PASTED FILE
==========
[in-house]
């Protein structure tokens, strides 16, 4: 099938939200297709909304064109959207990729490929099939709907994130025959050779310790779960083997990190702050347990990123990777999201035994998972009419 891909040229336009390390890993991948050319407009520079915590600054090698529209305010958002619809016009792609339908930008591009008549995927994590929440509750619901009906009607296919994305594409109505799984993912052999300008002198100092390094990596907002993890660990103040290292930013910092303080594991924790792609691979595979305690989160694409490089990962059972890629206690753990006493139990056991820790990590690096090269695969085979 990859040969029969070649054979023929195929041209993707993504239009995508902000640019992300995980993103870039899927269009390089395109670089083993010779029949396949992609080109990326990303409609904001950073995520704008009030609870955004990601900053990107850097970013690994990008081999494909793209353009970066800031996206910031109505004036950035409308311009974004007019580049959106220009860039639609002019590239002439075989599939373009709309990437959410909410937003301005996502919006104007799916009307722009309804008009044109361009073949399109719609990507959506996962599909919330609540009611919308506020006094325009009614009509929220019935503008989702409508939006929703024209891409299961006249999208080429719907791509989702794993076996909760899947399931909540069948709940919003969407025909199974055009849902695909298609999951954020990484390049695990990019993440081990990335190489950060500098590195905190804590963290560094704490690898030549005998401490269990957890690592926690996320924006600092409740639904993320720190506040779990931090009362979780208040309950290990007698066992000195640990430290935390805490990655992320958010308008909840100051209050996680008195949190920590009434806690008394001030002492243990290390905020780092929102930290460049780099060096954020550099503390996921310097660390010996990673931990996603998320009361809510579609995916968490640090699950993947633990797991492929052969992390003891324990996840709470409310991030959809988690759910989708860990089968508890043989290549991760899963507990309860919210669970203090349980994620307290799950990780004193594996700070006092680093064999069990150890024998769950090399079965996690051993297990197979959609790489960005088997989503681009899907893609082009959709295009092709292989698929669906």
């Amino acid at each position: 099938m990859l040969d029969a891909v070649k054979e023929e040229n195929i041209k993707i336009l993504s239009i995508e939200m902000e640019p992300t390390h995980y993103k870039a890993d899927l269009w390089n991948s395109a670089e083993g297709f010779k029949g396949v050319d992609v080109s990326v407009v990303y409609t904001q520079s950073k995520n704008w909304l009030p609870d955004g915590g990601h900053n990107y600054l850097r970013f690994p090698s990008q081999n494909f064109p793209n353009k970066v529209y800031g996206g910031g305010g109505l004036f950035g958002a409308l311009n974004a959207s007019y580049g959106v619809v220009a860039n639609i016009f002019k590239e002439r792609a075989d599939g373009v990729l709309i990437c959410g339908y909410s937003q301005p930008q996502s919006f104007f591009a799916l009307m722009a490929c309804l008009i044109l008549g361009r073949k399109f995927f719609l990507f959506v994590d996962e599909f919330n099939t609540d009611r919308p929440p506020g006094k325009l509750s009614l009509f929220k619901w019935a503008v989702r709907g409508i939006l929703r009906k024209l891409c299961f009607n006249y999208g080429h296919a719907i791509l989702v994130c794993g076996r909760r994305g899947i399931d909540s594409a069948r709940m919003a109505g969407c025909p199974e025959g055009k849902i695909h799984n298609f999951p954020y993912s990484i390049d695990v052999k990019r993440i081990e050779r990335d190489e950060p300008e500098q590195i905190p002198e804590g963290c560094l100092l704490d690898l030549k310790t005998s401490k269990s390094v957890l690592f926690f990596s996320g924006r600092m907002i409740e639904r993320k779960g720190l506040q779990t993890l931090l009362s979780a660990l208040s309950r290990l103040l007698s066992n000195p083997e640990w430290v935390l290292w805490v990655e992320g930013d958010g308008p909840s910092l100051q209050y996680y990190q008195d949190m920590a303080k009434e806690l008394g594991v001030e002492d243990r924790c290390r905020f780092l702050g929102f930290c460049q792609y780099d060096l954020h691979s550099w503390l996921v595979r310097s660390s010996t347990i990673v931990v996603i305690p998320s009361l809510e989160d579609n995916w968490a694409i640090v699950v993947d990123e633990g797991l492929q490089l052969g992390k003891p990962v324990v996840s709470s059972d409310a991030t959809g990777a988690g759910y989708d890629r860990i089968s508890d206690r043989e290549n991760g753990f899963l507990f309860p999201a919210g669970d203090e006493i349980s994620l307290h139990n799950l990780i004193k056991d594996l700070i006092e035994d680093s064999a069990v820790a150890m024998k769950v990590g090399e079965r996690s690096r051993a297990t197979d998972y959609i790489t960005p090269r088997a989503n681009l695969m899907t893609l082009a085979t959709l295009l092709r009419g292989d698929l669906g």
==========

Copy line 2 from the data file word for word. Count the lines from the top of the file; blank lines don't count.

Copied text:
């Protein structure tokens, strides 16, 4: 099938939200297709909304064109959207990729490929099939709907994130025959050779310790779960083997990190702050347990990123990777999201035994998972009419 891909040229336009390390890993991948050319407009520079915590600054090698529209305010958002619809016009792609339908930008591009008549995927994590929440509750619901009906009607296919994305594409109505799984993912052999300008002198100092390094990596907002993890660990103040290292930013910092303080594991924790792609691979595979305690989160694409490089990962059972890629206690753990006493139990056991820790990590690096090269695969085979 990859040969029969070649054979023929195929041209993707993504239009995508902000640019992300995980993103870039899927269009390089395109670089083993010779029949396949992609080109990326990303409609904001950073995520704008009030609870955004990601900053990107850097970013690994990008081999494909793209353009970066800031996206910031109505004036950035409308311009974004007019580049959106220009860039639609002019590239002439075989599939373009709309990437959410909410937003301005996502919006104007799916009307722009309804008009044109361009073949399109719609990507959506996962599909919330609540009611919308506020006094325009009614009509929220019935503008989702409508939006929703024209891409299961006249999208080429719907791509989702794993076996909760899947399931909540069948709940919003969407025909199974055009849902695909298609999951954020990484390049695990990019993440081990990335190489950060500098590195905190804590963290560094704490690898030549005998401490269990957890690592926690996320924006600092409740639904993320720190506040779990931090009362979780208040309950290990007698066992000195640990430290935390805490990655992320958010308008909840100051209050996680008195949190920590009434806690008394001030002492243990290390905020780092929102930290460049780099060096954020550099503390996921310097660390010996990673931990996603998320009361809510579609995916968490640090699950993947633990797991492929052969992390003891324990996840709470409310991030959809988690759910989708860990089968508890043989290549991760899963507990309860919210669970203090349980994620307290799950990780004193594996700070006092680093064999069990150890024998769950090399079965996690051993297990197979959609790489960005088997989503681009899907893609082009959709295009092709292989698929669906």